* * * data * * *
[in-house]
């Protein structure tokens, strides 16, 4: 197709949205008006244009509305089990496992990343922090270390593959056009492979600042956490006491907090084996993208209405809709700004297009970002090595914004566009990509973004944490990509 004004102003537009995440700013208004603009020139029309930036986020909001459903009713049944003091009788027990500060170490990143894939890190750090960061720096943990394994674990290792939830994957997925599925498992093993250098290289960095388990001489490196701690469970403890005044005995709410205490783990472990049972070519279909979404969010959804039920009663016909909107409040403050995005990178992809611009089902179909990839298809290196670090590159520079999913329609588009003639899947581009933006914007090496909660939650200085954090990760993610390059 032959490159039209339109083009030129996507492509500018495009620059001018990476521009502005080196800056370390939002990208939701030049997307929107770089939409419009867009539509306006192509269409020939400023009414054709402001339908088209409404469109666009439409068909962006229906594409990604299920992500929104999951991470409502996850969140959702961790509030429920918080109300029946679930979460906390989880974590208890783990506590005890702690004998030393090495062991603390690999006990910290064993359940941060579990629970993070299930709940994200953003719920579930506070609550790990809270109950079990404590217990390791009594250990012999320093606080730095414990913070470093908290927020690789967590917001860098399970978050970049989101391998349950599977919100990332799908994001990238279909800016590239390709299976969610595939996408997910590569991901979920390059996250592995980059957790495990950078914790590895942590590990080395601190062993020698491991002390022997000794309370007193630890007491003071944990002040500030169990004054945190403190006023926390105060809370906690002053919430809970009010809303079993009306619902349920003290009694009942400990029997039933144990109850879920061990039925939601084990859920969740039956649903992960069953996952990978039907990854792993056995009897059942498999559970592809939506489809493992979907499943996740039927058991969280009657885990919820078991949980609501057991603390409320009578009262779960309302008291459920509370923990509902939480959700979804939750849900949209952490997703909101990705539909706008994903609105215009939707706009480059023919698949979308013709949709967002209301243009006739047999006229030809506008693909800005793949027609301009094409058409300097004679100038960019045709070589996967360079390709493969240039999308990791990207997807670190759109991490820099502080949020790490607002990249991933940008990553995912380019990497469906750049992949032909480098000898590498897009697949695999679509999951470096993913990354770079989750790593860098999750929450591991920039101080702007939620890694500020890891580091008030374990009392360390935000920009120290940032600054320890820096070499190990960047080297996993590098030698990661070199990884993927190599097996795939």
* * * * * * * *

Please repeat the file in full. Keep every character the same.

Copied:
[in-house]
């Protein structure tokens, strides 16, 4: 197709949205008006244009509305089990496992990343922090270390593959056009492979600042956490006491907090084996993208209405809709700004297009970002090595914004566009990509973004944490990509 004004102003537009995440700013208004603009020139029309930036986020909001459903009713049944003091009788027990500060170490990143894939890190750090960061720096943990394994674990290792939830994957997925599925498992093993250098290289960095388990001489490196701690469970403890005044005995709410205490783990472990049972070519279909979404969010959804039920009663016909909107409040403050995005990178992809611009089902179909990839298809290196670090590159520079999913329609588009003639899947581009933006914007090496909660939650200085954090990760993610390059 032959490159039209339109083009030129996507492509500018495009620059001018990476521009502005080196800056370390939002990208939701030049997307929107770089939409419009867009539509306006192509269409020939400023009414054709402001339908088209409404469109666009439409068909962006229906594409990604299920992500929104999951991470409502996850969140959702961790509030429920918080109300029946679930979460906390989880974590208890783990506590005890702690004998030393090495062991603390690999006990910290064993359940941060579990629970993070299930709940994200953003719920579930506070609550790990809270109950079990404590217990390791009594250990012999320093606080730095414990913070470093908290927020690789967590917001860098399970978050970049989101391998349950599977919100990332799908994001990238279909800016590239390709299976969610595939996408997910590569991901979920390059996250592995980059957790495990950078914790590895942590590990080395601190062993020698491991002390022997000794309370007193630890007491003071944990002040500030169990004054945190403190006023926390105060809370906690002053919430809970009010809303079993009306619902349920003290009694009942400990029997039933144990109850879920061990039925939601084990859920969740039956649903992960069953996952990978039907990854792993056995009897059942498999559970592809939506489809493992979907499943996740039927058991969280009657885990919820078991949980609501057991603390409320009578009262779960309302008291459920509370923990509902939480959700979804939750849900949209952490997703909101990705539909706008994903609105215009939707706009480059023919698949979308013709949709967002209301243009006739047999006229030809506008693909800005793949027609301009094409058409300097004679100038960019045709070589996967360079390709493969240039999308990791990207997807670190759109991490820099502080949020790490607002990249991933940008990553995912380019990497469906750049992949032909480098000898590498897009697949695999679509999951470096993913990354770079989750790593860098999750929450591991920039101080702007939620890694500020890891580091008030374990009392360390935000920009120290940032600054320890820096070499190990960047080297996993590098030698990661070199990884993927190599097996795939």